Landmark Commission Decries Demolition of 'Castle on the Concourse'
By Alice Speri on December 17, 2013 6:38pm
GRAND CONCOURSE — The “Castle on the Concourse” might be safe — for now — after the city’s Landmark Preservation Commission strongly recommended that the city reconsider its proposal to demolish the 114-year-old building.
The former P.S. 31, affectionately known by locals as “castle” for its white, Gothic architecture, has sat vacant for nearly two decades and fallen into a level of disrepair that the Department of Buildings said is unsalvageable and dangerous.
But at a public hearing on Tuesday, the commission — which designated architect Charles B. J. Snyder’s building a landmark in 1986 — rebuked city officials for allowing the building to fall into disrepair, and called on them to give it a “second chance."
Damage at the former school — which used to be one of the Bronx’s highest performers when structural issues forced it to close in 1997 — include a collapsed roof and unstable or missing walls and fixtures, which were further damaged by Hurricane Sandy.
“This is very sad,” said commission Chairman Robert Tierney, chastising the city for abandoning the building for so long. Other commissioners called the disrepair of the landmark a “disgrace” and a “travesty.” The commission’s recommendation to the city is only advisory, and the Department of Buildings has the ultimate say over the fate of the structure.
“We sit as part of a system that has failed this building and failed this community,” said Commissioner Michael Goldblum. “But obviously if the city deems this building unsafe it will take it down.”
City officials were adamant that demolition is the only solution.
“It is absolutely a hazard to the public,” said Timothy Lynch, an assistant commissioner at the Department of Buildings, adding that the structure sits next to a playground, which has occasionally been reached by falling debris. “This is not a unilateral decision and we do not make it lightly.”
Officials from the Department of Housing Preservation and Development and the Department of Citywide Administrative Services — which took over the building from the Department of Education in 2011 — support the call for demolition.
Several residents testified about the castle’s significance to the neighborhood.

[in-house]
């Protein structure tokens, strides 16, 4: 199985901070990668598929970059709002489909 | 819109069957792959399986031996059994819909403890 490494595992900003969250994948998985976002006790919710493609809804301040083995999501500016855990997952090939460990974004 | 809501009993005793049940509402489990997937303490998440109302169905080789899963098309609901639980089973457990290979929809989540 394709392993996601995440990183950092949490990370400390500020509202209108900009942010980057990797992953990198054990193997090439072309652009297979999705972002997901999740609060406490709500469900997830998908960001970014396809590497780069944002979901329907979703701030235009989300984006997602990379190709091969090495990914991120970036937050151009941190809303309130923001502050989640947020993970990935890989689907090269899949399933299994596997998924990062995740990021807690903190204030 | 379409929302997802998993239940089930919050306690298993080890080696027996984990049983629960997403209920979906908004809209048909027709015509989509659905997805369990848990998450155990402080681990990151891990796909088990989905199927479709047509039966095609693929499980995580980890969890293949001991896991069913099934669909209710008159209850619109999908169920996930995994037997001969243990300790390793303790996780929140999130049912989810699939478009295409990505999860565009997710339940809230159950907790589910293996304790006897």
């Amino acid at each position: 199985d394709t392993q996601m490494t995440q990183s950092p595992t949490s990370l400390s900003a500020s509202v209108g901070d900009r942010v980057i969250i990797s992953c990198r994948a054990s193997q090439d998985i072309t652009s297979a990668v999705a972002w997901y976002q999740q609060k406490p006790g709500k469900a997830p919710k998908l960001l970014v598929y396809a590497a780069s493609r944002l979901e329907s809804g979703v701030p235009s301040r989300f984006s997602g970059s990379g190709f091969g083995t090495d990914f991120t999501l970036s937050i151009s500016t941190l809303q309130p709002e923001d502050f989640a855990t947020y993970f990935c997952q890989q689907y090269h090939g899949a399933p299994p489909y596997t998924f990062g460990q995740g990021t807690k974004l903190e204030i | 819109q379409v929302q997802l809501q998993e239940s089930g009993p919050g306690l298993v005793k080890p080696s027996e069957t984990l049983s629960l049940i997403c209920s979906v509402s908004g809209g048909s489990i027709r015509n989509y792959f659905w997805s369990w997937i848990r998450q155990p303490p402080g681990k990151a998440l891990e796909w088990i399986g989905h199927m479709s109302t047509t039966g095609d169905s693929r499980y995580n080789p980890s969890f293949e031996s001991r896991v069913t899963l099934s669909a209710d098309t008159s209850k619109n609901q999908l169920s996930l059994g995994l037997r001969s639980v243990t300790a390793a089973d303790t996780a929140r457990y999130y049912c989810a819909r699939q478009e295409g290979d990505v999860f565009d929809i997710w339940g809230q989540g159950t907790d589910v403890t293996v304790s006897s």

“That school represents the skyline of the Bronx,” said LaTanya Gilliam, a 1986 graduate of P.S. 31, which was also named after abolitionist William Lloyd Garrison. “It was full of pride.”
Community advocates saw their attempts to save the building shot down by the city. Phillip Morrow, president of SoBro, the South Bronx economic-development agency, proposed to turn the building into affordable housing and workspace for local artists, including galleries and space for a film school. But the proposal was rejected over concerns that it would cost too much and be “too difficult.”
The group partnered with Artspace, a nonprofit developer that specializes in such redevelopment, and said they would finance the project through historic-building tax credits and sponsorship by Goldman Sachs’ Urban Investment Group.
Morrow, who had different engineers evaluate the building, contested the city’s account of the damage and its estimate of restoration costs.
“We have three engineers who said the building is not in any danger of falling down by any stretch of the imagination,” he said at the hearing. “We’ve renovated buildings in much worse conditions.”
Ed Garcia Conde, a community activist, launched an online campaign to “save P.S. 31.” Some 528 people — including many former students — signed his online petition.
“Just because it’s in the Bronx doesn't give those vultures the right to remove the landmark status for greed,” Pamela Brown, wrote in the comments to the online petition. “We don’t see these Draconian methods inflicted on Manhattan landmarks.”
Another signatory, Sharan Rosen, called on Bronx Borough President Ruben Diaz Jr. — her former student at P.S. 31— to save the building.
“I hope my former student, Bronx Borough President Reuben Diaz Jr., will stand behind us in trying to revive the school and the borough,” she wrote.
A spokesman for Diaz did not respond to a request for comment on Tuesday, but Diaz previously told DNAinfo that he was discouraged by the building’s abandonment.
“It broke my heart,” he said then. “But if it has to come down, it has to come down.”
Many residents and advocates fear that the 425 Grand Concourse site will fall into the hands of developers with little interest in the concerns of local residents. The 30-block area around P.S. 31 — but not the lot itself — was recently rezoned to make room for residential developments in a section of the borough that locals say is rapidly gentrifying.
Advocates also said that stripping a landmark of its protected status would set a troublesome precedent.
“It’s worth a lot of money to a potential developer,” said Conde. “The city is pretty much saying, ‘Forget about the landmark.’ Rather then spend money to fix it, they want to knock it down, sell it and make a profit.”
Community members hope the commission’s strong condemnation of the school’s proposed demolition — and an incoming new administration — might change the city’s plans.
“The castle on the Concourse is almost like our Coliseum, our Statue of Liberty,” said Marguerite Saint-Preux, also a former student at the school. “When we talk about the future of the Bronx, this structure should be a part of it.”